“This was part of the strategy that the industry settled on very early in that they would fight science with science, or, as we say in the book, at least with scientists.”  

New threat

The same group of scientists later worked together in a Washington think tank to combat the Soviet threat. When the Cold War was over, Oreskes believes they turned their attention to what they saw as a new threat: radical environmentalism.

“It’s what they think is the exaggeration of environmental issues for political reasons. Because they fear that environmental issues like global warming will be used as an excuse for the expansion of government power, the expansion of regulation, the expansion of government control over the marketplace and therefore a kind of slippery slope to socialism.”

In her book, Oreskes argues the current climate change debate is not about the physical warming of the planet - which is well-documented by scientific evidence - but about politics. This explains, she says, why the U.S. Congress rejected an emissions trading plan which would have capped climate-changing carbon emissions.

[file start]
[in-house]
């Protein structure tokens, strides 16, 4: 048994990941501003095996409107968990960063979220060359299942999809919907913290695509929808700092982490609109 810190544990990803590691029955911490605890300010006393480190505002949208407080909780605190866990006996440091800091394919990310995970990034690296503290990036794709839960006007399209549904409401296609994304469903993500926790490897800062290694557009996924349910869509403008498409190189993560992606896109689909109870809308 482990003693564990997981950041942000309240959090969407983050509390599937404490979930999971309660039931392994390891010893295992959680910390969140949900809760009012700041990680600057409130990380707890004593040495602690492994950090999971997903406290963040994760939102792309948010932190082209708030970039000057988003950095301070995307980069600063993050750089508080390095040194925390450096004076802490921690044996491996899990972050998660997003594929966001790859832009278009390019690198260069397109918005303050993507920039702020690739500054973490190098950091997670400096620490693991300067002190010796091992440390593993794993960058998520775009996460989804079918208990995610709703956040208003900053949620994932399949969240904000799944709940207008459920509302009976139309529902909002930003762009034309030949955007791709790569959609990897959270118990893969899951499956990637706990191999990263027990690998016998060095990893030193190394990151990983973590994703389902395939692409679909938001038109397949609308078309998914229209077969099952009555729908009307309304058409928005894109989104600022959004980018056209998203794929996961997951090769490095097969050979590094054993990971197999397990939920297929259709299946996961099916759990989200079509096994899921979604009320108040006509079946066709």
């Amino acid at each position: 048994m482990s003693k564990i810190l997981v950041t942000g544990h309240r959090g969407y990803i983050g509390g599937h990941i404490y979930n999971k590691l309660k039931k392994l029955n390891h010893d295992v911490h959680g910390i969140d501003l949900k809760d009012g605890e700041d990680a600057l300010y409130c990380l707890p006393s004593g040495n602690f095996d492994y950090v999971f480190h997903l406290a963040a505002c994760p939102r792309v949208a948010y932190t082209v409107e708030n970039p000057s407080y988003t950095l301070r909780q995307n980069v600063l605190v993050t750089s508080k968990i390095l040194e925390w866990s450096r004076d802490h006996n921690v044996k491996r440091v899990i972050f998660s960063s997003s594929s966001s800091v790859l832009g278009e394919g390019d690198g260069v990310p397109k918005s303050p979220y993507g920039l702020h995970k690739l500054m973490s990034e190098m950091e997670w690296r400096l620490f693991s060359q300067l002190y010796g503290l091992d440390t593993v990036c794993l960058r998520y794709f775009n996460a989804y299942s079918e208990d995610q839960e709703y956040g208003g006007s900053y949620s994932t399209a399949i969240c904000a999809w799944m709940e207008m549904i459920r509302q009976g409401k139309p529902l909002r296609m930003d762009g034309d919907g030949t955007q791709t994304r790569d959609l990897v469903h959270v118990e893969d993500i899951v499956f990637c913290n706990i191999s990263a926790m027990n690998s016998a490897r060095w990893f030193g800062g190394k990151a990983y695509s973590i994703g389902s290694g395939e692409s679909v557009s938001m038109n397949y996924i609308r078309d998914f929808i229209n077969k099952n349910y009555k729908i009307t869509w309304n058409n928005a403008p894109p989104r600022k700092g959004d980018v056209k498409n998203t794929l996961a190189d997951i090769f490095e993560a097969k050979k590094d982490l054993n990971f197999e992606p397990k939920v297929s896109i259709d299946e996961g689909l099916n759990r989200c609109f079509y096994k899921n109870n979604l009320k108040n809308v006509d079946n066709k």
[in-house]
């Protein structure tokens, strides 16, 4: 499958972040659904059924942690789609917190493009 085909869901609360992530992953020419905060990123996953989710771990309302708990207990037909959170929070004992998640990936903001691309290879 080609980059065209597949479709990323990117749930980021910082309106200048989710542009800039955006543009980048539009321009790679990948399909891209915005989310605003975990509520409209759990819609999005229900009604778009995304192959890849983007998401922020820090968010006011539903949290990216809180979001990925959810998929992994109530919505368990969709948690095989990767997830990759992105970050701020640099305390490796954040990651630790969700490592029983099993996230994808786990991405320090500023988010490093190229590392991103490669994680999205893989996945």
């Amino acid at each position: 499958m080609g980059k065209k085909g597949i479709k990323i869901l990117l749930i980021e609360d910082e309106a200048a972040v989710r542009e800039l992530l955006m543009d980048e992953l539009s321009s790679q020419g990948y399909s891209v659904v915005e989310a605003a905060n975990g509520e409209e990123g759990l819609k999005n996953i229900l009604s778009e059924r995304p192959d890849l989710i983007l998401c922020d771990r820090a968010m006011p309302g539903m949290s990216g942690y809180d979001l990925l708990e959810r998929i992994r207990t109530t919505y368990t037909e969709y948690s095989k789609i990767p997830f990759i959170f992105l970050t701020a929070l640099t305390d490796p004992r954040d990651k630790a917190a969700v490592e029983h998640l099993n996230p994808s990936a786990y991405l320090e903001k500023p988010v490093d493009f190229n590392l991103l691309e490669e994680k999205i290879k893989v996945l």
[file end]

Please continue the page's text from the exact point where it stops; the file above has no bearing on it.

“Because if the science were truly not settled, then it would be logical to say that we’re not really sure. It would be a mistake to spend a lot of money on alternative technologies, a mistake to have intrusive government regulations, a mistake to have a carbon tax, if we don’t really need those things, if this problem isn’t really real anyway.”

Texas governor and Republican presidential candidate Rick Perry has said he believes scientists are manipulating global warming data.
Texas governor and Republican presidential candidate Rick Perry has said he believes scientists are manipulating global warming data.

Politicizing the issue

That’s the same line Texas governor and Republican presidential candidate Rick Perry used on a recent campaign stop in New Bedford, New Hampshire. He voiced his opposition to spending what he says would be billions of dollars on emissions reductions programs.